“My style of decorating is pretty Victorian. I go to estate sales and look at Facebook Marketplace in my free time to find Victorian furniture that is cheap or free. I don’t mind if they are dinged up. That adds character and shows it’s been well used and well loved.
“I have a few Victorian pieces. In the main bedroom I have a French Victorian theme,” she said.
One of her favorite pieces is an organ in her foyer that the previous owners left.
“It’s here because it belongs to the house. The first owner of this house owned the organ. At one point, someone bought it from one of the owners, but then it was given back to the previous owner, and it’s been here ever since.”
She recently talked about the work she’s doing in her home and how much she enjoys doing it.
Her home and gardens, along with about 10 others in the neighborhood, will be open to tour on this year’s Concordia Historic Home tour June 18.
Question: What else did you love about your home when you first saw it?
Answer: All the pocket doors. I love them. I have three pocket doors downstairs, and upstairs there’s a pocket door that has a little glass window in it. Also the beautiful double doors off the foyer. It has stained glass windows in it.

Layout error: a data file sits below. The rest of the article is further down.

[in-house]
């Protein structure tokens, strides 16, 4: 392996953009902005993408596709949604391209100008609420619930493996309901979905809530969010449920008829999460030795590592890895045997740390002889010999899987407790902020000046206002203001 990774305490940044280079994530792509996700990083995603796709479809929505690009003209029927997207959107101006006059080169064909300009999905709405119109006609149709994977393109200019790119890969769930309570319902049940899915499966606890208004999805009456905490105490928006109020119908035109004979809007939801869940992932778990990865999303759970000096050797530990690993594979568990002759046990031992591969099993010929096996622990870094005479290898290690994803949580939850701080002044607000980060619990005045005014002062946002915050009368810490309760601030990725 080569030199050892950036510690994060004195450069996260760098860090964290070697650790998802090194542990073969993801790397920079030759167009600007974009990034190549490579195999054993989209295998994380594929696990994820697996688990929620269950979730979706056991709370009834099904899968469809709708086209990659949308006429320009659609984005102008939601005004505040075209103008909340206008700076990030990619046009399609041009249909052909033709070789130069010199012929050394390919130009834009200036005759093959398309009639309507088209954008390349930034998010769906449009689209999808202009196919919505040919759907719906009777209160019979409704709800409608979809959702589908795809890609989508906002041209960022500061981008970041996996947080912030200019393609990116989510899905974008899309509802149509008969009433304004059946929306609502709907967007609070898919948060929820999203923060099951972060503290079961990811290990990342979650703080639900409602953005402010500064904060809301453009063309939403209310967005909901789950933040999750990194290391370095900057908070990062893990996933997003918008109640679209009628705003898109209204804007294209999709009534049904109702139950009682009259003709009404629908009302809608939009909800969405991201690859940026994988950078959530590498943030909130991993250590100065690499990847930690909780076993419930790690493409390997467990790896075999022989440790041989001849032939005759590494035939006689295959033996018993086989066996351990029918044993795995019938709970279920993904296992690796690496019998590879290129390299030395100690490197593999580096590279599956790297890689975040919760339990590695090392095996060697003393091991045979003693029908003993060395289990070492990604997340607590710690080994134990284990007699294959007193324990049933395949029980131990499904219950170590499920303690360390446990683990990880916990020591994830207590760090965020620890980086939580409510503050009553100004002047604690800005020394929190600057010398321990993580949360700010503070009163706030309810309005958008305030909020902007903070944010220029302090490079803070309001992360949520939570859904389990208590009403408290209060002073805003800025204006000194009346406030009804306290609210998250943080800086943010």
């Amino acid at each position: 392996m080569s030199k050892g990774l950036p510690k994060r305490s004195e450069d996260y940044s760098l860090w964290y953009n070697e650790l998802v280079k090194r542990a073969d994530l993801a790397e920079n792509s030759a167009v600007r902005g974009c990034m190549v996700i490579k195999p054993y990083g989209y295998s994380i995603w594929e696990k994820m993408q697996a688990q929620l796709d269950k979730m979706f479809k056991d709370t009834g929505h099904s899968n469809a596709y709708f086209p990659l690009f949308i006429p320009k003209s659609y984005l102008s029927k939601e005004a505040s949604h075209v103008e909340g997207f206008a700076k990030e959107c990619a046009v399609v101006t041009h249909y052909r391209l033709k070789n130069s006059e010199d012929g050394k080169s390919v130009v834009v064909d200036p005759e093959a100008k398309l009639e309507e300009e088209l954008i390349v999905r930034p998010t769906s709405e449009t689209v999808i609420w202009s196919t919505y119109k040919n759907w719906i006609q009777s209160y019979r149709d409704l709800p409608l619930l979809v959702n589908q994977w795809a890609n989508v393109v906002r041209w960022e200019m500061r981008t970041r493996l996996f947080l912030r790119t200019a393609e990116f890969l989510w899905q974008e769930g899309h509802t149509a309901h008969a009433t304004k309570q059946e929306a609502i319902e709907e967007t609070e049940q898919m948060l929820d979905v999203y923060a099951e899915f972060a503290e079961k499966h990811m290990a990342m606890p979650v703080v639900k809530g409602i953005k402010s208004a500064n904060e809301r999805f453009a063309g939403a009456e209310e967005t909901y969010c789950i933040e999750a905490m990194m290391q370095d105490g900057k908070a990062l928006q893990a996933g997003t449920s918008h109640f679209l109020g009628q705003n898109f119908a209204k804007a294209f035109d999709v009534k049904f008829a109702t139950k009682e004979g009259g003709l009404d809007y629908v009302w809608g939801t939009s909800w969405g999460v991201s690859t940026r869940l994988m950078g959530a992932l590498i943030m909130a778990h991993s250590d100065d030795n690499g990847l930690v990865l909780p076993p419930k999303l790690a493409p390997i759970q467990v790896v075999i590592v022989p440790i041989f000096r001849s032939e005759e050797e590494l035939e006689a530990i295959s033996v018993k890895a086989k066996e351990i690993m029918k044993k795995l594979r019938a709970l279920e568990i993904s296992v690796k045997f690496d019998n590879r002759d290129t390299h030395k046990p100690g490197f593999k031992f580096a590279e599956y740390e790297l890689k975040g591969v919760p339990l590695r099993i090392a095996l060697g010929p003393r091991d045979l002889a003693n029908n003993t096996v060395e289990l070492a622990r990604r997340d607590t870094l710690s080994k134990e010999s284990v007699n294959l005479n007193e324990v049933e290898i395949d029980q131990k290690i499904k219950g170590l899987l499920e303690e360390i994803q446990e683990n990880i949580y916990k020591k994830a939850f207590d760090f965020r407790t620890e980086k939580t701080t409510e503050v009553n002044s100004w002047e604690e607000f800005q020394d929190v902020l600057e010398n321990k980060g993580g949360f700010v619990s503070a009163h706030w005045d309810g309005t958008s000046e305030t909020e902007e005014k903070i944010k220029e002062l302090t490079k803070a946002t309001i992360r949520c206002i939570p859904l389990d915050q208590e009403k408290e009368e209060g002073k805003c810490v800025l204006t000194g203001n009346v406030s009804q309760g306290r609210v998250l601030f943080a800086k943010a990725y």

Q. How is your home laid out?
A. The first floor has the kitchen, dining room, foyer, entry hall, woman’s parlor, men’s parlor and a bathroom. I also have a small pantry.
On the second floor there are four bedrooms and a bathroom. One bedroom has a balcony. I think that room was originally smaller because the back staircase went up there. There are also two windows in that room. I think one of the windows isn’t original and that it was added in the ’70s.
Q. How do you use your bedrooms?
A. I use the room with the balcony mainly for storage. Another room is the main bedroom and another one I use as a dressing room, but it can also be used as a spare bedroom. The fourth bedroom is a spare bedroom. They aren’t all nicely decorated and furnished yet. I’m still getting pieces here and there.
Q. Do you have built-in pieces in your dining room?
A. No. I put an antique buffet in there that I bought. I think something was there but was taken out. I think a lot of the original charm to house was gutted when this house was converted for college students.
Q. Can you describe your two parlors?
A. The colors in the parlors should be switched because the men’s parlor, which has pink floral wallpaper, looks like it should be the ladies’ parlor, and the ladies’ parlor, which is done in a dark green, looks like it should be the men’s parlor.
I did a lot of research on this kind of home, and I also saw photos of Mayor Hoan that say he is the men’s parlor and you can see the wood-burning fireplace. Historically, the men’s parlor would be near the dining room, and it would have doors so the men could close them when they were doing business. It would also have the fireplace. The women’s parlors didn’t have doors. It was open because they didn’t have secrets. The previous owners who added that wallpaper didn’t know that.